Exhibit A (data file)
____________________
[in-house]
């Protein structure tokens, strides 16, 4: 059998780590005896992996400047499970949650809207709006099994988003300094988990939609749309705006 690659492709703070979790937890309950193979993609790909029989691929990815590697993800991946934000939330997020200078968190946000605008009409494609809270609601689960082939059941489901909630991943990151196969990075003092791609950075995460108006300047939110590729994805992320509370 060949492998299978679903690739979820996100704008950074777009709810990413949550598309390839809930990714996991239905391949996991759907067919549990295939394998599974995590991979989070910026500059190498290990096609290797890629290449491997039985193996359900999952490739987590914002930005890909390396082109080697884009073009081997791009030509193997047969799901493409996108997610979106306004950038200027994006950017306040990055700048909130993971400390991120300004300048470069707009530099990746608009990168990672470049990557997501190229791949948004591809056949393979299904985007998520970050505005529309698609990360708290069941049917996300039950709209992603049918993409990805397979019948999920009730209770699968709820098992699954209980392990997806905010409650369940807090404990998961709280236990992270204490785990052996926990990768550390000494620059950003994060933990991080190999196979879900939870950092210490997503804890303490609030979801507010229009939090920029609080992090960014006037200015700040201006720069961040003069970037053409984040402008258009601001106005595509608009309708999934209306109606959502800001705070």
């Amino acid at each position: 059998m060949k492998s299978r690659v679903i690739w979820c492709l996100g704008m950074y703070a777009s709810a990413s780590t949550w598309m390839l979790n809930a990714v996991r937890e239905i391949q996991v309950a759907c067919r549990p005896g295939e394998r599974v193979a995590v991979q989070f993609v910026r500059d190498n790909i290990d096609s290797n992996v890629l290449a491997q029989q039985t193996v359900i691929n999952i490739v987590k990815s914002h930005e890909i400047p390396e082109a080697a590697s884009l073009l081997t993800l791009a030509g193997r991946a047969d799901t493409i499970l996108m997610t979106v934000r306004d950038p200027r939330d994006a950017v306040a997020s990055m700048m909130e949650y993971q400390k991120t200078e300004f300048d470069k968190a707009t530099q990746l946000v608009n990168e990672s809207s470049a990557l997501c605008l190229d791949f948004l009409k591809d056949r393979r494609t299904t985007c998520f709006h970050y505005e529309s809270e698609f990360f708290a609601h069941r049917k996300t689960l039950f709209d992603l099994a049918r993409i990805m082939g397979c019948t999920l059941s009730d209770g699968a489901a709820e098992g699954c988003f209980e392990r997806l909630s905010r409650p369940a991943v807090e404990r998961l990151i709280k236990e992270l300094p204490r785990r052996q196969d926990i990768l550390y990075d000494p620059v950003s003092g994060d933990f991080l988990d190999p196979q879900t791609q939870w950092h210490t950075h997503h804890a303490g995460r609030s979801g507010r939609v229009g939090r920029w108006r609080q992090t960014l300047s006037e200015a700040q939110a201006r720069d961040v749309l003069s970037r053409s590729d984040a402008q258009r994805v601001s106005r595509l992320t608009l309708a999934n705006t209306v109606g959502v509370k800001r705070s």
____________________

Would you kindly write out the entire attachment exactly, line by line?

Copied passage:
[in-house]
């Protein structure tokens, strides 16, 4: 059998780590005896992996400047499970949650809207709006099994988003300094988990939609749309705006 690659492709703070979790937890309950193979993609790909029989691929990815590697993800991946934000939330997020200078968190946000605008009409494609809270609601689960082939059941489901909630991943990151196969990075003092791609950075995460108006300047939110590729994805992320509370 060949492998299978679903690739979820996100704008950074777009709810990413949550598309390839809930990714996991239905391949996991759907067919549990295939394998599974995590991979989070910026500059190498290990096609290797890629290449491997039985193996359900999952490739987590914002930005890909390396082109080697884009073009081997791009030509193997047969799901493409996108997610979106306004950038200027994006950017306040990055700048909130993971400390991120300004300048470069707009530099990746608009990168990672470049990557997501190229791949948004591809056949393979299904985007998520970050505005529309698609990360708290069941049917996300039950709209992603049918993409990805397979019948999920009730209770699968709820098992699954209980392990997806905010409650369940807090404990998961709280236990992270204490785990052996926990990768550390000494620059950003994060933990991080190999196979879900939870950092210490997503804890303490609030979801507010229009939090920029609080992090960014006037200015700040201006720069961040003069970037053409984040402008258009601001106005595509608009309708999934209306109606959502800001705070």
């Amino acid at each position: 059998m060949k492998s299978r690659v679903i690739w979820c492709l996100g704008m950074y703070a777009s709810a990413s780590t949550w598309m390839l979790n809930a990714v996991r937890e239905i391949q996991v309950a759907c067919r549990p005896g295939e394998r599974v193979a995590v991979q989070f993609v910026r500059d190498n790909i290990d096609s290797n992996v890629l290449a491997q029989q039985t193996v359900i691929n999952i490739v987590k990815s914002h930005e890909i400047p390396e082109a080697a590697s884009l073009l081997t993800l791009a030509g193997r991946a047969d799901t493409i499970l996108m997610t979106v934000r306004d950038p200027r939330d994006a950017v306040a997020s990055m700048m909130e949650y993971q400390k991120t200078e300004f300048d470069k968190a707009t530099q990746l946000v608009n990168e990672s809207s470049a990557l997501c605008l190229d791949f948004l009409k591809d056949r393979r494609t299904t985007c998520f709006h970050y505005e529309s809270e698609f990360f708290a609601h069941r049917k996300t689960l039950f709209d992603l099994a049918r993409i990805m082939g397979c019948t999920l059941s009730d209770g699968a489901a709820e098992g699954c988003f209980e392990r997806l909630s905010r409650p369940a991943v807090e404990r998961l990151i709280k236990e992270l300094p204490r785990r052996q196969d926990i990768l550390y990075d000494p620059v950003s003092g994060d933990f991080l988990d190999p196979q879900t791609q939870w950092h210490t950075h997503h804890a303490g995460r609030s979801g507010r939609v229009g939090r920029w108006r609080q992090t960014l300047s006037e200015a700040q939110a201006r720069d961040v749309l003069s970037r053409s590729d984040a402008q258009r994805v601001s106005r595509l992320t608009l309708a999934n705006t209306v109606g959502v509370k800001r705070s």